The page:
Entry number: B08002
Project Name: Joe Crowley Student Union, University of Nevada, Reno
Building Type: Educational
Completion Date: Fall 2007
Architect: WTW Architect
Architects: Collaborative Design Studio (Associated Architect)
Interior Designer: Collaborative Design Studio
Electrical Engineer: MSA Engineering, Inc.
Landscape Architect: Lumos & Associates, Inc
General Contractor: Penta Building Group
Structural Engineer: Forbes & Dunagan
Civil Engineer: Odyssey Engineering, Inc
Photographers: Jeffrey Dow Photography
Mechanical Engineer: Petty & Associates
TYPE OF PROJECT: University Student Union
COMPLETION DATE: Fall 2007
TYPE OF CONSTRUCTION: Steel & Concrete
MATERIALS USED: Steel, Concrete, Brick & Metal Panels
BUILDING AREA: 167,000 sf
Positioned at the crossroads of three major University campus axes and prominently positioned to be visible from the relocated campus entrance, this new student union is fulfilling numerous campus master plan objectives such as providing the arrival point to the University while serving as a springboard for planned expansion to the east. It's unique hillside location permits a dramatic vertical transition through the atrium of the building linking the multiple food service venues, campus bookstore, student government offices, student clubs and organizations, numerous conference rooms, an 800 seat multipurpose ballroom and a 240 seat theater.
The building functions as a space where learning and socializing occur simultaneously in an environment designed to embrace and welcome many facets of the community.
The central plaza acts, as a catalyst for student and visitor interaction - designed to be open, dynamic, and vibrant, it's role is to serve as a University center and public gathering place.
The Student Union also was designed to be engaging and interactive - to enhance and represent the image and identity of it's students, teachers, and users in a way that was both positive and confident. Though large in size, the building has been detailed to add a human scale through the use of height changes, spatial variation, overhangs and terraced walkways.
In the end, the design was aimed at enriching campus life and the educational process by providing cultural, social, recreational and intellectual experiences which students can share with faculty, staff, alumni and guests.
Environmentally sustainable design has been integrated into all planning levels of the project and on every scale from the global design of the building to the individual selection of furniture. Green principles were applied to building features, site development, mechanical and plumbing systems, and electrical fixtures and controls.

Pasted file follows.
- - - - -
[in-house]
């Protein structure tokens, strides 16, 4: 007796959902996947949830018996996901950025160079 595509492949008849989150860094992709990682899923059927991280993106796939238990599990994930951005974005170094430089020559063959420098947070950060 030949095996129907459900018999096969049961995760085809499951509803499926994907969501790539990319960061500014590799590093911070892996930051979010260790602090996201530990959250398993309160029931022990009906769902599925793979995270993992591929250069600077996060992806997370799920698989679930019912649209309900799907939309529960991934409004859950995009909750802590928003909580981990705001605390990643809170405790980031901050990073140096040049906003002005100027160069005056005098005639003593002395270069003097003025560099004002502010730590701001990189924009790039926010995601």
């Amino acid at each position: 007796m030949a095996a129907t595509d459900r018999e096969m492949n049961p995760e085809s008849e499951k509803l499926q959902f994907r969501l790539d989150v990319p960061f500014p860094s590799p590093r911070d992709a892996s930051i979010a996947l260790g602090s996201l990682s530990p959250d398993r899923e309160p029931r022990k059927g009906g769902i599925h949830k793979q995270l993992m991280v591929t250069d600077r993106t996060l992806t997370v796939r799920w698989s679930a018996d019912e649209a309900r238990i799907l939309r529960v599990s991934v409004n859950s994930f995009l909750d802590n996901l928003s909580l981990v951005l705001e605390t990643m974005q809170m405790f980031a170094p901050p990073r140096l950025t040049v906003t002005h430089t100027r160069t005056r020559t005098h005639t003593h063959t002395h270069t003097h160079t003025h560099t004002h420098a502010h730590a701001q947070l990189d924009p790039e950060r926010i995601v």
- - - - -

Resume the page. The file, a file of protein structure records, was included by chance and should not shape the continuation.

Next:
During schematic design a small scale model was built to test the actual performance of sun-shade devices to design the exact angle and length of each sun-shade. Because of this testing, different strategies were employed including location of windows, skylights, daylight harvesting interior shelves, and exterior placement of sunshades. The interior sunscreens and light shelves were coupled with automatic lighting controls to minimize energy usage. In addition, high efficiency and variable "U" value glass was used and specified in relation to building exposure. High energy efficient systems were used for power, heat, and cooling to reduce overall energy consumption.
On the exterior of the building materials were selected which were durable and sustainable, possessed high thermal mass, and made from recycled materials. The roof was designed as a "cool" roof - including mechanically fastened, 60 mil. thick, fire/windstorm class 1 A90 EPMD or single-ply PVC panels to reflect the light. Solar panels were also installed on the roof to add a continuous and renewable energy source to the building.
On the interior of the building materials were specified that had been made from recycled components including plastics, metals, and fabrics. Walls and wall coverings were used with low VOC and long lifecycles, and flooring products were chosen that contained post industrial recycled content, organic content, and low VOC emmitance. We also strived to recycle all excess waste produced during construction.
In the development of the site the landscape was designed with xeriscaping, drip irrigation, and paver design to reduce heat-island effect. The end result was a building design that strived to reduce overall evergy consumption, increase longevity and lifecycle, and minimize the impact on the environment.